As macro investors we are often inundated with flashy headlines, and recently Japan has been front and center.
Yet with all this noise it’s easy to miss the forest for the trees.
That’s why in this piece we will:
Explain what really drove the recent moves in JPY;
Discuss the real underlying macro trends in Japan;
Assess what the BoJ is likely to do next;
Cover the implications for global bond markets and the Yen.
The outsized moves in JPY and Japanese bond markets have been catching headlines recently - the common narrative is that Japan is finally there to unwind their super easy monetary policy and that pushes yields higher and the Yen stronger.
Evidence says the move in JPY has more to do with something else.
The chart above shows the very tight relationship between 10-year US vs Japan yield differentials (blue, LHS) and USDJPY (orange, RHS): if yield differentials shrink rapidly, the Yen gets a boost.
It's really simple and intuitive FX pricing theory: wide yield differentials and low volatility will make people interested in borrowing JPY and buying USD, and when yield differentials narrow like today this ''carry trade'' will unwind and the JPY strengthens.
Why are yield differentials narrowing? Because of the BoJ?
Bonds have been catching a bid globally since October: the rapid decline in the blue line from 350 bps to 270 bps is almost exclusively due to Treasuries (not Japanese bonds).
And now mind the gap in the red circle.
At this level of yield differentials, USDJPY should already be at 140.
Back in July the 10y yield differential between Japan and US was 280 bps and USDJPY was 138.
Today it's 270 bps (lower!) and USDJPY is 144 (higher!) yet people seem to find the JPY move out of whack.
The other important global macro driver of JPY price action has been crude oil.
Japan is a net importer of crude oil, and the US is a net exporter: guess what happens to USDJPY when the price of oil goes down rapidly?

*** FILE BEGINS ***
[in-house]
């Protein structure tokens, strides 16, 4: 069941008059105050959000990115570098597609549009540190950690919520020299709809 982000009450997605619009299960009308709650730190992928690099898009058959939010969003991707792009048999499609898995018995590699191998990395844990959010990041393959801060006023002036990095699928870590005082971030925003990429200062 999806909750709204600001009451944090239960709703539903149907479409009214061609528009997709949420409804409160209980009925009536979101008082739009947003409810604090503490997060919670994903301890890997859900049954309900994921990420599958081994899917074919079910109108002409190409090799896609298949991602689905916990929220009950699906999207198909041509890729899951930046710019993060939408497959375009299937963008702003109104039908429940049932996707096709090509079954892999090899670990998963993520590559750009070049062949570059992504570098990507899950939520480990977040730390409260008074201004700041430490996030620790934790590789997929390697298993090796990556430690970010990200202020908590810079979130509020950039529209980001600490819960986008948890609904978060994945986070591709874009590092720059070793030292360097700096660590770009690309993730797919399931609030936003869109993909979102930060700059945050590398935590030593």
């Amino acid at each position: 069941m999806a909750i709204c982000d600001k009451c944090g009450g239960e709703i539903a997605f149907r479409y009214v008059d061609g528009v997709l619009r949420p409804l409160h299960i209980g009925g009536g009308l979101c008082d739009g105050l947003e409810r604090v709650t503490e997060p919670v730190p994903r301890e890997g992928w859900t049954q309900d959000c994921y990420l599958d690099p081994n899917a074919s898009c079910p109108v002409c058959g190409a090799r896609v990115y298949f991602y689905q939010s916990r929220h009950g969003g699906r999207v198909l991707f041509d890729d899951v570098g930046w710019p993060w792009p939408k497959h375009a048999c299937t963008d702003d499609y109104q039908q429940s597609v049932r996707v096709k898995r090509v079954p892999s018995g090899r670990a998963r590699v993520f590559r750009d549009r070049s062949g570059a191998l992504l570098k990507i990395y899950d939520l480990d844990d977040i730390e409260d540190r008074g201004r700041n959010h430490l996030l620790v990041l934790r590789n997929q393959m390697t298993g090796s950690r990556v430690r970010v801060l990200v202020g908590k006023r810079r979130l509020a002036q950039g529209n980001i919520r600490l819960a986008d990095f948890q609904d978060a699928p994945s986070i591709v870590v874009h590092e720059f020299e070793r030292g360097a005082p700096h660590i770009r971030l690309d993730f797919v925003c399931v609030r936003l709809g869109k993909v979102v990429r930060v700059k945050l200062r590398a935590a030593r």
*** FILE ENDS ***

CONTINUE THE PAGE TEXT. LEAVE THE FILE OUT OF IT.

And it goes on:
USDJPY goes down: the Yen appreciates because the terms of trade for Japan become more favorable.
In other words: the Yen is adjusting to international macro fundamentals, not reacting to Japanese macro or an immediate risk of a BoJ hawkish shift.
Japanese services inflation (orange) was running at 3% in May but it’s now back below 2%, and nominal wages (blue) are growing at only 1.4%.
If Ueda and the BoJ wanted to react to immediate price pressures, April/May was the moment to do so - the situation is much less urgent today.
After 20+ years of ZIRP and QE the Bank of Japan tightens policy now, but global inflationary pressures continue to subsidize.
The Yen strengthens rapidly, and it kills any hope for Japanese inflation and wages to actually settle at 2%.
The deflationary mindset kicks in again, and Ueda doesn’t look great.
Ok, quick recap:
Services inflation and wage growth in Japan don’t justify a BoJ hawkish shift;
Yet the JPY has been rallying rapidly: that’s a function of two things;
A global bond rally which compressed yield differentials;
Oil prices collapsing which helps Japan as a net importer of crude;
The last piece of the puzzle to assemble here is the impact these crucial Japanese developments might have on global bond markets.
Japan is a massive exporter of capital: Japanese investors own trillions of dollars of foreign assets and they are big in Treasury markets.
What are they doing there?
Japanese investors have been absent from Treasury markets since late 2021 and actively selling a ton of bonds in 2022.
They are now back at buying Treasuries - what drives them?
Japanese investors involved in buying foreign bonds will also face FX risks.
To buy Treasuries they need to convert JPY into USD, buy the bonds, and at some stage revert back the FX transaction.
This means USDJPY will largely affect the P&L of their bond transaction.
This is why they generally look at Treasury yields in a different way: the orange line shows 10-year Treasury yields in the eyes of a Japanese investor which also hedges USDJPY risk for 12 months to cover that FX risk for a reasonable time.
You can see the relatively tight correlation between the attractiveness of FX-hedged Treasuries (orange line up = more attractive) and the actual net buying flows in foreign bonds from Japanese investors (blue line up = they buy more).
In 2022 Treasury yields went rapidly up but Japanese investors were on strike because the USDJPY FX hedging costs were prohibitive.
Things are a bit better today, and Japanese investors are already back at buying.
The Fed drives these USDJPY hedging costs more than the BoJ, and once again it’s global macro drivers that matter more than some flashy headlines about Japan itself.
Get US growth and inflation right, get macro right.
Don’t miss the forest for the trees.
And DON’T MISS the next piece in your inbox.
December 15: mark your calendars!
Did you like this piece?
Smash that like button below!
And share this piece with a friend!
It’s free to spread the word after all, and I really appreciate your support.
And that’s all from Alf: enjoy yourselves, and always stay hungry for more macro.